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Teamteaching between Regular Teaching Staff and Special Needs Teachers

Background and aims

Various cantons have created a statutory basis for the integration of children with special educational needs into regular schools. This begs the question of how, on the one hand side, this challenge can be met by regular teaching staff and how, on the other hand side, the additional and necessary skills of the special needs teachers can be applied to full effect.  

A proposal repeatedly propagated in connection with this question is teaching-related cooperation, in particular 'teamteaching' between regular teaching staff and special needs teachers. Several cantons have gone as far as declaring teamteaching – a demanding form of cooperation – as obligatory.

The cantons give few concrete guidelines as to the form this cooperation should take, especially with regard to teamteaching. It is unclear how the teaching staff will implement teamteaching and whether the theoretical criteria for teamteaching (cf. e.g. Frommherz & Halfhide, 2003; Thommen, Anliker & Lietz, 2008; Gräsel, Fussangel & Pröbstel, 2006) will be taken into consideration.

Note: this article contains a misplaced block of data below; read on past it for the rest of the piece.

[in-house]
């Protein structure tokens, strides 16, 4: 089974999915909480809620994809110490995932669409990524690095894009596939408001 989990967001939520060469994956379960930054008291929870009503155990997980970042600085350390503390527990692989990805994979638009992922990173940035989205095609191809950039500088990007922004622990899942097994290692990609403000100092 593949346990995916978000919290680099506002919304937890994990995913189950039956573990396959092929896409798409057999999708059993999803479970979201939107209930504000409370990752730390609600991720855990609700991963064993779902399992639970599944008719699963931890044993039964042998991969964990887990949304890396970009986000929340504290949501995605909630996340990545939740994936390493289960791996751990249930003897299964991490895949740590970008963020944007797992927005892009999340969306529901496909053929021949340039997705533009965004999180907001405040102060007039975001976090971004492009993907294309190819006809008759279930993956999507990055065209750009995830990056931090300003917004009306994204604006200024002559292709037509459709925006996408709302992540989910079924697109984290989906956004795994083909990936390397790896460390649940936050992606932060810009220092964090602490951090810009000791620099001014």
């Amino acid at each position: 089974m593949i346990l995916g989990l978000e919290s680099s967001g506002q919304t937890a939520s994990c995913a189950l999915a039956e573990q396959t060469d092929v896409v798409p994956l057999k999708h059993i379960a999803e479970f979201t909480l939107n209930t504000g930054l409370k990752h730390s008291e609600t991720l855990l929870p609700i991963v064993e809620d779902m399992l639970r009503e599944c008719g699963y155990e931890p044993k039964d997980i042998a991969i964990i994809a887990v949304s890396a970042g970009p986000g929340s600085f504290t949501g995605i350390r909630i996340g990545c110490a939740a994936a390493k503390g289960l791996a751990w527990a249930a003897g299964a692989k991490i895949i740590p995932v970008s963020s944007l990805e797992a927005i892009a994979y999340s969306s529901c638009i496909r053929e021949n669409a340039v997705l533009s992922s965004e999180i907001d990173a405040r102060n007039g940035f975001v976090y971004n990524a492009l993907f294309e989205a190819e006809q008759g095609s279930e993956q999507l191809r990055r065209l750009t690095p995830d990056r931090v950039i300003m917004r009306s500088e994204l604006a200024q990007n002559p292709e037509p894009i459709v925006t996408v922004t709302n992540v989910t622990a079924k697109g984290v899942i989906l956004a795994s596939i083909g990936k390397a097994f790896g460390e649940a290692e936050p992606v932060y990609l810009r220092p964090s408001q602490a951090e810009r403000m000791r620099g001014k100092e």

Theoretical literature on teamteaching often declares it as having positive effects on tuition. Working on the basis that a special needs teacher brings with them additional didactic methodological, theoretical and diagnostic knowledge, it must lead to a noticeable increase in the quality of teaching. Empirical evidence for this, however, is largely pending.  


The aim of this research project is to investigate how teamteaching between regular teaching staff and special needs teachers with respect to the available theoretical criteria is implemented, the effects of the collaboration on the quality of teaching with regard to those aspects relevant to special needs education and whether there are any connections between the forms of teamteaching and the forms of tuition.

  1. How is teamteaching implemented with respect to theoretical criteria?
  2. How do the parties involved (teachers and pupils) in teamteaching evaluate the quality of teaching with respect to those aspects relevant to special needs education?